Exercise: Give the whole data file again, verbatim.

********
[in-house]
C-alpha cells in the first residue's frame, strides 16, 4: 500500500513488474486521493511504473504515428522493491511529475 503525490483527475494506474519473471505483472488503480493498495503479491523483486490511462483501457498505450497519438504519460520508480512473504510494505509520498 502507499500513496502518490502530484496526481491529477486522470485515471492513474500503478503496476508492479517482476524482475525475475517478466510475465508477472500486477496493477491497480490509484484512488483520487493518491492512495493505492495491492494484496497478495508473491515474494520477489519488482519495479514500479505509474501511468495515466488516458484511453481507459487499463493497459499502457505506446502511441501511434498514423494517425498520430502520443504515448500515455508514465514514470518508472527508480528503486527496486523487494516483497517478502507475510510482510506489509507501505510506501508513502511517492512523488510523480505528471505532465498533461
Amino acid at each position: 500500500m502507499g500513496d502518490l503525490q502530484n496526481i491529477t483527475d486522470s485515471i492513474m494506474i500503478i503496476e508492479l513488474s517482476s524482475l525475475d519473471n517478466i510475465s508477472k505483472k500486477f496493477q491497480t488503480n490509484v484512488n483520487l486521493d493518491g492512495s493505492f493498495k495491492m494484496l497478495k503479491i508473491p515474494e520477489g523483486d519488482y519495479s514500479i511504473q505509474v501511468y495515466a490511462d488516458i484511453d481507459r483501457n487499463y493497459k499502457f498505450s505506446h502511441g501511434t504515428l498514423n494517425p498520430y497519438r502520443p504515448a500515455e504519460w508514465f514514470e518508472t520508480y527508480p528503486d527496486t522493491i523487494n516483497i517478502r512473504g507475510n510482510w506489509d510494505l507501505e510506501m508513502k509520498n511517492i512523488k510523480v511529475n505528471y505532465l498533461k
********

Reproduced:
[in-house]
C-alpha cells in the first residue's frame, strides 16, 4: 500500500513488474486521493511504473504515428522493491511529475 503525490483527475494506474519473471505483472488503480493498495503479491523483486490511462483501457498505450497519438504519460520508480512473504510494505509520498 502507499500513496502518490502530484496526481491529477486522470485515471492513474500503478503496476508492479517482476524482475525475475517478466510475465508477472500486477496493477491497480490509484484512488483520487493518491492512495493505492495491492494484496497478495508473491515474494520477489519488482519495479514500479505509474501511468495515466488516458484511453481507459487499463493497459499502457505506446502511441501511434498514423494517425498520430502520443504515448500515455508514465514514470518508472527508480528503486527496486523487494516483497517478502507475510510482510506489509507501505510506501508513502511517492512523488510523480505528471505532465498533461
Amino acid at each position: 500500500m502507499g500513496d502518490l503525490q502530484n496526481i491529477t483527475d486522470s485515471i492513474m494506474i500503478i503496476e508492479l513488474s517482476s524482475l525475475d519473471n517478466i510475465s508477472k505483472k500486477f496493477q491497480t488503480n490509484v484512488n483520487l486521493d493518491g492512495s493505492f493498495k495491492m494484496l497478495k503479491i508473491p515474494e520477489g523483486d519488482y519495479s514500479i511504473q505509474v501511468y495515466a490511462d488516458i484511453d481507459r483501457n487499463y493497459k499502457f498505450s505506446h502511441g501511434t504515428l498514423n494517425p498520430y497519438r502520443p504515448a500515455e504519460w508514465f514514470e518508472t520508480y527508480p528503486d527496486t522493491i523487494n516483497i517478502r512473504g507475510n510482510w506489509d510494505l507501505e510506501m508513502k509520498n511517492i512523488k510523480v511529475n505528471y505532465l498533461k